Even though the health benefits of sleep are well documented, the CDC reports that 1 in 3 adults still don’t get the recommended minimum of 7 hours per night. Inadequate sleep can exacerbate any number of chronic medical conditions, including obesity, diabetes, high blood pressure, heart disease, and stroke. An additional, more marginalized group that can suffer due to poor sleep habits are the 40 million Americans, 28 million of whom are women, who suffer from migraine attacks. While poor sleep is one of the most common triggers of migraine headaches, research has shown that establishing and sticking to a regular sleep routine can dramatically reduce the risk of disabling migraine attacks and result in fewer “migraine days” suffered each month, especially for migraineurs who often wake up with a headache first thing in the morning.
There is no doubt that certain foods, changes in weather, menstruation, and stress are some of the many factors that can cause a migraine attack. However, data from migraine tracking app Migraine Buddy shows that the vast majority of migraines – nearly 38 percent – occur in the morning between 6am and noon, indicating that insomnia and poor sleep habits are one of the biggest triggers of headaches and reveal why so many individuals wake up to a migraine in the morning.
That being said, simply “getting a good nights’ sleep” is too broad a goal for migraine sufferers. While research has shown that getting 7 to 8 hours of restful sleep can reduce migraine frequency significantly, not only can lack of sleep (less than 6 hours) cause more frequent and painful migraines, but for many patients, oversleeping can actually be a trigger as well. For instance, I’ve spoken to some patients who have discovered that their migraines are actually worse on the weekends when they sleep in longer than usual and deviate from their normal workweek sleep schedule.
There is no one-size-fits all sleep recommendation for migraineurs, and it is critical that individuals track their sleep to keep a record of both their personal sleep habits and migraine frequency. The more detail you are able to capture in your personal migraine diary – including when you went to sleep, when you woke up, how long you slept for, when your migraines occurred, and what time they started – the more you will start to see recognizable patterns emerge. While this information can certainly be recorded via a written diary, utilizing an app that can track much of this data in the background is ideal, as it will provide a more detailed, accurate picture with far less effort.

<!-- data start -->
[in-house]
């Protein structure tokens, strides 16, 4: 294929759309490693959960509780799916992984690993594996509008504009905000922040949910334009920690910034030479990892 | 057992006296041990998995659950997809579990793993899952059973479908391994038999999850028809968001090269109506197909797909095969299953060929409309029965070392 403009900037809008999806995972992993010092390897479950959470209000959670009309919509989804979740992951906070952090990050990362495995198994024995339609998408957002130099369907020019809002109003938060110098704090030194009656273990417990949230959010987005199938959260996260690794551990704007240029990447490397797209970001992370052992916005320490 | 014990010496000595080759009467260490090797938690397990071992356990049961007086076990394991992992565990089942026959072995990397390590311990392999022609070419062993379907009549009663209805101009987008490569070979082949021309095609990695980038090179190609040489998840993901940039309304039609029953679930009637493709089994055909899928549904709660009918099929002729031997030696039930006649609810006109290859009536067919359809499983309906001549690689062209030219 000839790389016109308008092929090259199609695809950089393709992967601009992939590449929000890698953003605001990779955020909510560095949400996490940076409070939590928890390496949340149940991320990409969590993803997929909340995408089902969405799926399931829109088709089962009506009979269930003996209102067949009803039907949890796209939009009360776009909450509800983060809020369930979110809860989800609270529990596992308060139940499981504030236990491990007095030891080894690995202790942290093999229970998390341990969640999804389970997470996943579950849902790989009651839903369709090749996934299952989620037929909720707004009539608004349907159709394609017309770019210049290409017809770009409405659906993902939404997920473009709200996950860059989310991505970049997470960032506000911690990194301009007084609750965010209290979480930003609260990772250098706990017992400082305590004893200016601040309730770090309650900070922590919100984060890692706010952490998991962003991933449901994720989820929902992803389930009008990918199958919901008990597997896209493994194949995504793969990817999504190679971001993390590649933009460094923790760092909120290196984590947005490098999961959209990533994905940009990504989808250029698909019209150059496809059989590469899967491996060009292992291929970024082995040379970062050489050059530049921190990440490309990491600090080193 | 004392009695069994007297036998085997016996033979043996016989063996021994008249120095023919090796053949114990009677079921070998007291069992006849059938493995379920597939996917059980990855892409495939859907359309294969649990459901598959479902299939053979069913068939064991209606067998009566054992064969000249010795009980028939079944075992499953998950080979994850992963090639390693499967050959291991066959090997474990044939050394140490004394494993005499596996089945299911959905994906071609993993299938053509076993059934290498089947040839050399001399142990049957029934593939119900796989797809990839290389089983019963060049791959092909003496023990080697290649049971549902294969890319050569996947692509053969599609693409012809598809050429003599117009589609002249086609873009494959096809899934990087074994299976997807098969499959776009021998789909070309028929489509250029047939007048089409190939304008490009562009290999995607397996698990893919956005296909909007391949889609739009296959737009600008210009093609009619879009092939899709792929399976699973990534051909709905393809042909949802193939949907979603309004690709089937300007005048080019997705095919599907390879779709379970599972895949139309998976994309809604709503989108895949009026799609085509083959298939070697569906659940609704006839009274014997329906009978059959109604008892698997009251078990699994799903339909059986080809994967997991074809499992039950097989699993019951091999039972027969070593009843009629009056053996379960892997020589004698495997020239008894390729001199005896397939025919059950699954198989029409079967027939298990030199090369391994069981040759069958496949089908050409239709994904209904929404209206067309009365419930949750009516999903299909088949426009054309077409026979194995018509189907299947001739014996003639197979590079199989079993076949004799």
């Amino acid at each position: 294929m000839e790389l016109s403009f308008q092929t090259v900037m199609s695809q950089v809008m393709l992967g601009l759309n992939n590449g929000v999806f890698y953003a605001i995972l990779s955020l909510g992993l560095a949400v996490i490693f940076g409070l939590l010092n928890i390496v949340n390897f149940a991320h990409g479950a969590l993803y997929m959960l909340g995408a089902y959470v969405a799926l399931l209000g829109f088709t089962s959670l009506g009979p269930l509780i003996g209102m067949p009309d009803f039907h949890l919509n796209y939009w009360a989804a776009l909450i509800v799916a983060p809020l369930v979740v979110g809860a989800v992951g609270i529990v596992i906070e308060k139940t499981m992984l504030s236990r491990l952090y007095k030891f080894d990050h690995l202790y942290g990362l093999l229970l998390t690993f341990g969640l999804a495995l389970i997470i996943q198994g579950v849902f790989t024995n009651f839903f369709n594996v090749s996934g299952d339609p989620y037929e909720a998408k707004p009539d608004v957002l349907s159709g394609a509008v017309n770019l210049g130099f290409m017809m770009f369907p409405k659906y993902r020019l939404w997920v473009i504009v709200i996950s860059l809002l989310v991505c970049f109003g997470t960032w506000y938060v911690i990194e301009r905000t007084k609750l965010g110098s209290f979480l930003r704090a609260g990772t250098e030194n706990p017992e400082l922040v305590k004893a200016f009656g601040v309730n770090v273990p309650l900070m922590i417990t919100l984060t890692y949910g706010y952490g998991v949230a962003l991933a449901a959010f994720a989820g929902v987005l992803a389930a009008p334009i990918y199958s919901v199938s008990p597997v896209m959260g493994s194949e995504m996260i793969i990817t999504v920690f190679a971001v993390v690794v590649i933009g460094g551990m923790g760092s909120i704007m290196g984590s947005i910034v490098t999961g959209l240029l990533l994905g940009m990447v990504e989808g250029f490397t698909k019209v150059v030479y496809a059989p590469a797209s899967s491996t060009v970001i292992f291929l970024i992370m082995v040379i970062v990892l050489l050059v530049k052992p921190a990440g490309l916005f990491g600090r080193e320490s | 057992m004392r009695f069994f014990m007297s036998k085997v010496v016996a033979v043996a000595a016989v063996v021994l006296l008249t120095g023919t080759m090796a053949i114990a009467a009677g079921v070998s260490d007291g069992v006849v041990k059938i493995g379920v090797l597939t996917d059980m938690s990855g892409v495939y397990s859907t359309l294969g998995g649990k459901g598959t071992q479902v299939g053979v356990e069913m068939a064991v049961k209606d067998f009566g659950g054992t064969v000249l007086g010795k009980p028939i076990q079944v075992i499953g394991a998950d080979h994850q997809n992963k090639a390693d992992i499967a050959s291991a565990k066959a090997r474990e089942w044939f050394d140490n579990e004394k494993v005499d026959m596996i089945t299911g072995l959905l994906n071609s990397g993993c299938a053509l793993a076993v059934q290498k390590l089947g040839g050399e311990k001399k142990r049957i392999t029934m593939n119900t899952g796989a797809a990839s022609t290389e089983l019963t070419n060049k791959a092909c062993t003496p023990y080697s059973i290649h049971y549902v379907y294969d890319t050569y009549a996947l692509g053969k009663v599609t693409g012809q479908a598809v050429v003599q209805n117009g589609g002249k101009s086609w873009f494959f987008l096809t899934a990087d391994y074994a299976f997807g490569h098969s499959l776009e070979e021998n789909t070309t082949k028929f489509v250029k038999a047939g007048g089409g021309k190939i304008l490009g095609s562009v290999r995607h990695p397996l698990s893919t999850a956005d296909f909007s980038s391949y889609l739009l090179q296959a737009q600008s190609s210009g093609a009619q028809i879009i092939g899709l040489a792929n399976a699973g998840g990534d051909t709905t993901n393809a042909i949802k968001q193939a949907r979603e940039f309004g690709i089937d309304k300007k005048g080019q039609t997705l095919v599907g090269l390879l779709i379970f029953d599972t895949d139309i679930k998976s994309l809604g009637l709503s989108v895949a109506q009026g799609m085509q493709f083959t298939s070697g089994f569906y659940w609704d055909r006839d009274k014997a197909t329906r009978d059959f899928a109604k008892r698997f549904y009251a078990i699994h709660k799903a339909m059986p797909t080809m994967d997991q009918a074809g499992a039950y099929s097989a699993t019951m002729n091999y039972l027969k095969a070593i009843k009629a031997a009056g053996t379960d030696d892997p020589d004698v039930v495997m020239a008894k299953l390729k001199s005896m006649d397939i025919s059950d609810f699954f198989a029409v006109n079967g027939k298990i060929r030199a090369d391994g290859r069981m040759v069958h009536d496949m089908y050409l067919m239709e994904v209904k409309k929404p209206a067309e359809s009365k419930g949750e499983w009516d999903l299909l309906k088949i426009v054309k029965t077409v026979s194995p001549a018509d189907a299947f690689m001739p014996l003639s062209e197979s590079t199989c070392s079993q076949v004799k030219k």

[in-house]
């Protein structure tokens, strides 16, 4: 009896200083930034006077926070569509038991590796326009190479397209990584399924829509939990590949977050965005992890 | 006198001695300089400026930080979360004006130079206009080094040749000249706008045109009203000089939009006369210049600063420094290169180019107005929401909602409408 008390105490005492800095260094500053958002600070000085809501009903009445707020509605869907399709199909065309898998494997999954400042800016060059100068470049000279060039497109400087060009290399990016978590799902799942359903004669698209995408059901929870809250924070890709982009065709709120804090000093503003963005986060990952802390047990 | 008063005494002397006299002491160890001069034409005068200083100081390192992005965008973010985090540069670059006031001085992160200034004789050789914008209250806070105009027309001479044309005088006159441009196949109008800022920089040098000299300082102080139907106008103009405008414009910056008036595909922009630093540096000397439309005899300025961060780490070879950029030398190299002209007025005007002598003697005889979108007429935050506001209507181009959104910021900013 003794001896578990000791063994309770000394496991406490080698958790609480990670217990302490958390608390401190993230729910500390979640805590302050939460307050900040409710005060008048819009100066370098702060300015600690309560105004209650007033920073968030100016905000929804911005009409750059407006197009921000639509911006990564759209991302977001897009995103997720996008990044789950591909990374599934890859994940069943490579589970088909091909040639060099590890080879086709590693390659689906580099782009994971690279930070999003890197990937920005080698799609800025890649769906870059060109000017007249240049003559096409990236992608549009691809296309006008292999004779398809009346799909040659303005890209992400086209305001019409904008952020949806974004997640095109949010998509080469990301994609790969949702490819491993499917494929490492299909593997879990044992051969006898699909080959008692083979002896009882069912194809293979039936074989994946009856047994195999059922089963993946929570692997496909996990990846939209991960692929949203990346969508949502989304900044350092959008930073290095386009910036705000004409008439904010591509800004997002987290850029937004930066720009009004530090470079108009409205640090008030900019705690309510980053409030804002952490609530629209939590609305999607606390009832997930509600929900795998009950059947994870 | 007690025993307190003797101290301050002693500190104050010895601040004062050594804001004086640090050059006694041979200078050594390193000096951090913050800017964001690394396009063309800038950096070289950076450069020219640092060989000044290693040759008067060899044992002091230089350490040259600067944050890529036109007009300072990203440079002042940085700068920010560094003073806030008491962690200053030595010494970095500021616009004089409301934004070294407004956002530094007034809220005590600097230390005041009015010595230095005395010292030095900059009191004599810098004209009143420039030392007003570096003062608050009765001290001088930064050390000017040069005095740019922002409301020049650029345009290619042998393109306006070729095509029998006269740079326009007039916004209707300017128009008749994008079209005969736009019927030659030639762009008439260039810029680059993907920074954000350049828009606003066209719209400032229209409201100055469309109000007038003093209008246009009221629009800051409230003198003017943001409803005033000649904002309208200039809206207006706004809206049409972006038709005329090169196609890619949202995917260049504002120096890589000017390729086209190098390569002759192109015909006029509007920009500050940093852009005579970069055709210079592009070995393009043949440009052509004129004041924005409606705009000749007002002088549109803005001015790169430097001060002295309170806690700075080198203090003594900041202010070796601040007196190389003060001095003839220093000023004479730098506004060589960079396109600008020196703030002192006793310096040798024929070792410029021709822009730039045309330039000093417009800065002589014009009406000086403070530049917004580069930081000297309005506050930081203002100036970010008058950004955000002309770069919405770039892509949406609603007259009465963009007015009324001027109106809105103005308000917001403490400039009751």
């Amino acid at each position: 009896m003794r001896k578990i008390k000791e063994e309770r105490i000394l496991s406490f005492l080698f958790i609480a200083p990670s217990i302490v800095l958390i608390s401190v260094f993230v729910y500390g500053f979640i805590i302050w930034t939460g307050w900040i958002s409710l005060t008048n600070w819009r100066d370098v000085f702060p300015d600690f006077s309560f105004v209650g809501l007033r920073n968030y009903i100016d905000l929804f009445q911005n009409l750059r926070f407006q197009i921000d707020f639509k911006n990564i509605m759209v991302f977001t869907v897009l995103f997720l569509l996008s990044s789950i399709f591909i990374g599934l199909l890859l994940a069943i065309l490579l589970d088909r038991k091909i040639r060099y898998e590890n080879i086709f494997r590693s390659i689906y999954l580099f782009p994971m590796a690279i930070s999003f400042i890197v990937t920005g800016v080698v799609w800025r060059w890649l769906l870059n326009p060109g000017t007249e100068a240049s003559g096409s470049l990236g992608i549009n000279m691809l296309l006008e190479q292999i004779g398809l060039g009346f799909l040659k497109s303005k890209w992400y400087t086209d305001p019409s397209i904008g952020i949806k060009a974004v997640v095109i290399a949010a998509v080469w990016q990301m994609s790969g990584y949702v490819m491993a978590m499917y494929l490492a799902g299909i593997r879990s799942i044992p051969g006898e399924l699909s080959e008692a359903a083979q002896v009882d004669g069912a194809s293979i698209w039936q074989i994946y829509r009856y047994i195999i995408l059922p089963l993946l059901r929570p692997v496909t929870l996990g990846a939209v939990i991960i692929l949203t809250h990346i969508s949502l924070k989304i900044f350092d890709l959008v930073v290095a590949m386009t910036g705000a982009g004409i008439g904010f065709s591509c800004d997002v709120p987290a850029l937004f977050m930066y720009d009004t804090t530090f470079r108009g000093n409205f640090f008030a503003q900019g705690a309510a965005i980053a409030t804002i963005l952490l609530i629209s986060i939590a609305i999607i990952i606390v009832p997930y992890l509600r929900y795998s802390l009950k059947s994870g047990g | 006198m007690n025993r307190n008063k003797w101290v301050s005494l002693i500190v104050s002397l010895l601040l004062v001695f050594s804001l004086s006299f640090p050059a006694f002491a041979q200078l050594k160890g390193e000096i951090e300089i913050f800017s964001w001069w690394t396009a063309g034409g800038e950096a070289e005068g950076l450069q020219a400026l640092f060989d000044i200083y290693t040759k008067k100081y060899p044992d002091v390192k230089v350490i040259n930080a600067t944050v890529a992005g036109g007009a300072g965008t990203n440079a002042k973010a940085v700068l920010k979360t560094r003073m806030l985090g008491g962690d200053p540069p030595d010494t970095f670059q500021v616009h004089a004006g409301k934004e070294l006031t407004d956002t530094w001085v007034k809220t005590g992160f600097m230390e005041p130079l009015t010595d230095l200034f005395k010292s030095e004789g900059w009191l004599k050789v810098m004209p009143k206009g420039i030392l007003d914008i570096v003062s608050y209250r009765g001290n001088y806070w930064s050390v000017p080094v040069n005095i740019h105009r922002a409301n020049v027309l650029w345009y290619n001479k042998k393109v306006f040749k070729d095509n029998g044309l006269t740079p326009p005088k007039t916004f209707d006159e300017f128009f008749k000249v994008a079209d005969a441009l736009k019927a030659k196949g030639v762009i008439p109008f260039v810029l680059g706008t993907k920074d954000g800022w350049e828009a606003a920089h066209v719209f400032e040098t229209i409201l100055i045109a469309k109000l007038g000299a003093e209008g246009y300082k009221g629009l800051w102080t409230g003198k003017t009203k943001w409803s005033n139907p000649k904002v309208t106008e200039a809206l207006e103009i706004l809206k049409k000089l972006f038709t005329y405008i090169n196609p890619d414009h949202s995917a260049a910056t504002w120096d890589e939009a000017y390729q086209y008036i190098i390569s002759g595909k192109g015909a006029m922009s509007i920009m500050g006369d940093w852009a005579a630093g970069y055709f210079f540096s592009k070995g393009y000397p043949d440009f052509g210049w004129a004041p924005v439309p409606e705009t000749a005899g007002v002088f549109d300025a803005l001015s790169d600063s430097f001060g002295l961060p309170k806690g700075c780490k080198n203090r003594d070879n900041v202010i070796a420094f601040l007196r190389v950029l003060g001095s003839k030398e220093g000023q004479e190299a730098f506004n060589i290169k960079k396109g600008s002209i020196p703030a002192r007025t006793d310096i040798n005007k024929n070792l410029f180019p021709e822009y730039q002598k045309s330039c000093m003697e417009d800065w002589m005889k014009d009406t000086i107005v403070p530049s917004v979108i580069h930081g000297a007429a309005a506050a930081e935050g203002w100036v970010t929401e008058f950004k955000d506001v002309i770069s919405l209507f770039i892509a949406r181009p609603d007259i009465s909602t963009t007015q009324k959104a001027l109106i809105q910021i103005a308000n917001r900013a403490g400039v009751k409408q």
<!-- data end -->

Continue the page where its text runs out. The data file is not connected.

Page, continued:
After tracking your detailed sleep habits and migraine attacks for a month, patterns will start to emerge. Patients can compare their sleep habits on migraine days, or mornings they woke up with a migraine, to their sleep pattern on non-migraine days. Typically, patients will discover that certain sleep habits, such as going to bed too late, sleeping in too long, or simply not getting the right amount of sleep, will result in a morning headache more frequently. On the flip side, users will be able to identify their optimal bedtime, sleep duration, and best time to wake up in the morning. Migraine Buddy users have overwhelmingly found that identifying – and sticking to – their ideal sleep routine can drastically reduce the frequency and severity of their attacks and result in fewer migraine days overall.
Once you determine your optimal sleep schedule, there are several habits you can develop to help you establish a migraine mitigating sleep routine that you can stick to:
- Go to sleep and wake up at the same time every day, even on weekends
- Exercise in the morning or afternoon, not before bed
- Eliminate caffeine from your diet, especially in the afternoon and evening
- Eat dinner at least three hours before your bedtime
- Limit or avoid your use of electronic devices before bed
Adopting healthy sleep habits are good for everyone, but migraine sufferers in particular can see tremendous benefits from utilizing technology to track both their sleep and headache frequency and adhering to a data-driven, personalized sleep routine that could be the most successful way to mitigate migraine attacks.